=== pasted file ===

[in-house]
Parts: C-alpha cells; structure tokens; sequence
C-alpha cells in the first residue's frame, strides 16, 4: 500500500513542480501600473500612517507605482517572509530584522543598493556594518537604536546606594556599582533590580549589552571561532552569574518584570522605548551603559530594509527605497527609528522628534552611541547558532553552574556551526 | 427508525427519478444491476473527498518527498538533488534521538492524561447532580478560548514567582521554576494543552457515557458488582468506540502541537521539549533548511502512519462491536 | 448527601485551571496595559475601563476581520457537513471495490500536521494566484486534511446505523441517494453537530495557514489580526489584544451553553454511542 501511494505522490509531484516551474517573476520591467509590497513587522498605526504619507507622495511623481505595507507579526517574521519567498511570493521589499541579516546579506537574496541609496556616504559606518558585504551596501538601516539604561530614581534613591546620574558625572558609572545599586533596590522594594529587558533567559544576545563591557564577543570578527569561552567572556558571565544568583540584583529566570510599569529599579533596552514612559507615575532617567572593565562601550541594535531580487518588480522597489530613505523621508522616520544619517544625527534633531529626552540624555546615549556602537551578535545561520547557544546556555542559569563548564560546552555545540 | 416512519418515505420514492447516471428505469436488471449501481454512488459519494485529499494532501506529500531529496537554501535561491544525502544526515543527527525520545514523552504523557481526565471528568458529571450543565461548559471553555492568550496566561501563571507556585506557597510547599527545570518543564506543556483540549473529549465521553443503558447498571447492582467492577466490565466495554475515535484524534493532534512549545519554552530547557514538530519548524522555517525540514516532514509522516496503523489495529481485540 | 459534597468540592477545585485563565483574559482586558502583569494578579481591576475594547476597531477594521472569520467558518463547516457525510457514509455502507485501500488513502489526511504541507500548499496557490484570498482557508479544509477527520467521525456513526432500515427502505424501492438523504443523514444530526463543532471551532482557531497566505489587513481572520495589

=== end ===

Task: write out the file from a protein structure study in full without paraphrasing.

[in-house]
Parts: C-alpha cells; structure tokens; sequence
C-alpha cells in the first residue's frame, strides 16, 4: 500500500513542480501600473500612517507605482517572509530584522543598493556594518537604536546606594556599582533590580549589552571561532552569574518584570522605548551603559530594509527605497527609528522628534552611541547558532553552574556551526 | 427508525427519478444491476473527498518527498538533488534521538492524561447532580478560548514567582521554576494543552457515557458488582468506540502541537521539549533548511502512519462491536 | 448527601485551571496595559475601563476581520457537513471495490500536521494566484486534511446505523441517494453537530495557514489580526489584544451553553454511542 501511494505522490509531484516551474517573476520591467509590497513587522498605526504619507507622495511623481505595507507579526517574521519567498511570493521589499541579516546579506537574496541609496556616504559606518558585504551596501538601516539604561530614581534613591546620574558625572558609572545599586533596590522594594529587558533567559544576545563591557564577543570578527569561552567572556558571565544568583540584583529566570510599569529599579533596552514612559507615575532617567572593565562601550541594535531580487518588480522597489530613505523621508522616520544619517544625527534633531529626552540624555546615549556602537551578535545561520547557544546556555542559569563548564560546552555545540 | 416512519418515505420514492447516471428505469436488471449501481454512488459519494485529499494532501506529500531529496537554501535561491544525502544526515543527527525520545514523552504523557481526565471528568458529571450543565461548559471553555492568550496566561501563571507556585506557597510547599527545570518543564506543556483540549473529549465521553443503558447498571447492582467492577466490565466495554475515535484524534493532534512549545519554552530547557514538530519548524522555517525540514516532514509522516496503523489495529481485540 | 459534597468540592477545585485563565483574559482586558502583569494578579481591576475594547476597531477594521472569520467558518463547516457525510457514509455502507485501500488513502489526511504541507500548499496557490484570498482557508479544509477527520467521525456513526432500515427502505424501492438523504443523514444530526463543532471551532482557531497566505489587513481572520495589